Handsprings With Your Sushi?


At Sushi on Tap, an oddball but thoroughly pleasing new Japanese restaurant in Studio City, Noh meets the California roll.

As we walk through the front door of this minimalist restaurant, composed most notably of concrete blocks and a parquet tumbling floor, one of the waitresses is already doing a wild number on a Korg electronic synthesizer keyboard, while a traditionally made-up Japanese Noh dancer is doing handsprings across the dining area.

Soon the entire staff, waitresses and sushi chefs alike, is tapping furiously to atonal, avant-garde music. Think of "Bring in Da Noise, Bring in Da Funk," with a little sea urchin sprinkled in. Should we be surprised? Probably not overly. In a culture that has spawned the best-selling Jerry Springer home video, this restaurant can hardly be termed shocking. It is unique, anyway, until the first imitators appear.

What actually shocked me about this place was the quality and freshness of the fish. The restaurant is on a stretch of the Boulevard already home to Sushi Nozawa and a handful of other first-rate sushi restaurants, so an accomplished kitchen is a necessity for any Japanese restaurant around here that plans to compete.

The menu is eclectic. In addition to sushi, there are two types of Japanese noodles, udon and soba, prepared in salty broth with various toppings, and also a menu section called swingin' salads, not to mention several colorful appetizers and even a few desserts.

I began a meal one evening by ordering from the specials blackboard, which is next to the stage end of the sushi bar. First to arrive at the table was the specialty hand roll called sweet and sour tempura roll, a terrific finger food. For the dish, sushi rice is rolled with lightly battered shrimp, the flying-fish roe known at a sushi bar as tobiko, nori seaweed and spices. You can order it two ways, in a long cylinder or already cut into bite-size pieces.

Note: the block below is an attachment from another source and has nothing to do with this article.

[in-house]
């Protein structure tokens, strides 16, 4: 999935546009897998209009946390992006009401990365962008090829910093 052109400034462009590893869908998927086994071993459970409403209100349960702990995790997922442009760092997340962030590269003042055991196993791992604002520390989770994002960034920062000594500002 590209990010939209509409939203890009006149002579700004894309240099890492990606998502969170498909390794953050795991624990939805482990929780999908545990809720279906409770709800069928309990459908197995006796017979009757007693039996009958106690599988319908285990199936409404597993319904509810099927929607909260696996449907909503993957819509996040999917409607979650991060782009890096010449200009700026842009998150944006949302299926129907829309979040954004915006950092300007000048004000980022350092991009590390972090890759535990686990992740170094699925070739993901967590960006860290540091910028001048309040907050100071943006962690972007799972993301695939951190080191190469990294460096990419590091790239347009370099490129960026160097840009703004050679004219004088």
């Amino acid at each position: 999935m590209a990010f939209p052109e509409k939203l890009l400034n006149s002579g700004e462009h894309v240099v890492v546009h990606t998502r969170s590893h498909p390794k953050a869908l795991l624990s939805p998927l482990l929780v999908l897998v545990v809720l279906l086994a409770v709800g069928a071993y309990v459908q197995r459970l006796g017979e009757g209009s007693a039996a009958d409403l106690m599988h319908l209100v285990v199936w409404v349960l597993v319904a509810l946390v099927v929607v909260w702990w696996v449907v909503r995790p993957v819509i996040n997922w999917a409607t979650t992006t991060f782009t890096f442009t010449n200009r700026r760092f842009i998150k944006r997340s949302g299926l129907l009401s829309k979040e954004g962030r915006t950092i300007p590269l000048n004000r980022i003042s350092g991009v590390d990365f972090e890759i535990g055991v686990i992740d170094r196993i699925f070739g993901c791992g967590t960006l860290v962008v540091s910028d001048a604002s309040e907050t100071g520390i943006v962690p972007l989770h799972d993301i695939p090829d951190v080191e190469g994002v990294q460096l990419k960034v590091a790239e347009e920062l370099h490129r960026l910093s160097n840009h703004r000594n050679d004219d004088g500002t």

Then came the menu's delicious freshwater eel sashimi, delicate pieces of sweet, meltingly tender broiled eel atop tiny mounds of rice. The dish was so good that I decided not to point out that this was not sashimi at all but in fact a form of sushi. Oh, who cares?

There is much more. Agedashi-dofu is cubes of deep-fried tofu immersed in a soy-flavored dashi (broth). The cubes are lightly breaded around the edges, then topped with slivers of seaweed and katsuobushi, shaved bonito flakes that quiver strangely and unappetizingly when placed on anything hot.

I like that Sushi on Tap serves casual noodle dishes that allow you to slurp away to your heart's content. Pity that the noodles are generally overcooked.

"Sansai soba" means the buckwheat noodles come topped with wild mountain veggies such as ferns, bracken and wild mushrooms, and it is quite good. Have your udon curry nanban style, as it is eaten in the city of Osaka. That means with chicken in a spicy yellow curry sauce, and one needn't be self-conscious about the slurping.

Just wait for the music and dancing to start, an event that occurs approximately at hour intervals. Then, no one will hear you anyway.

Sushi on Tap, 11056 Ventura Blvd., Studio City. Lunch Monday-Friday, 11:30 a.m.-2:30 p.m.; dinner Sunday-Thursday 5:30-10:30 p.m., Friday-Saturday 5:30-11 p.m. Parking in lot. Beer and wine only. MasterCard and Visa. Dinner for two, $25-$42. Suggested dishes: eel sashimi, $8.50; black cod yuuanyaki, $9; agedashi-dofu, $4.50; mackerel sushi, $3.50. (818) 985-2254.

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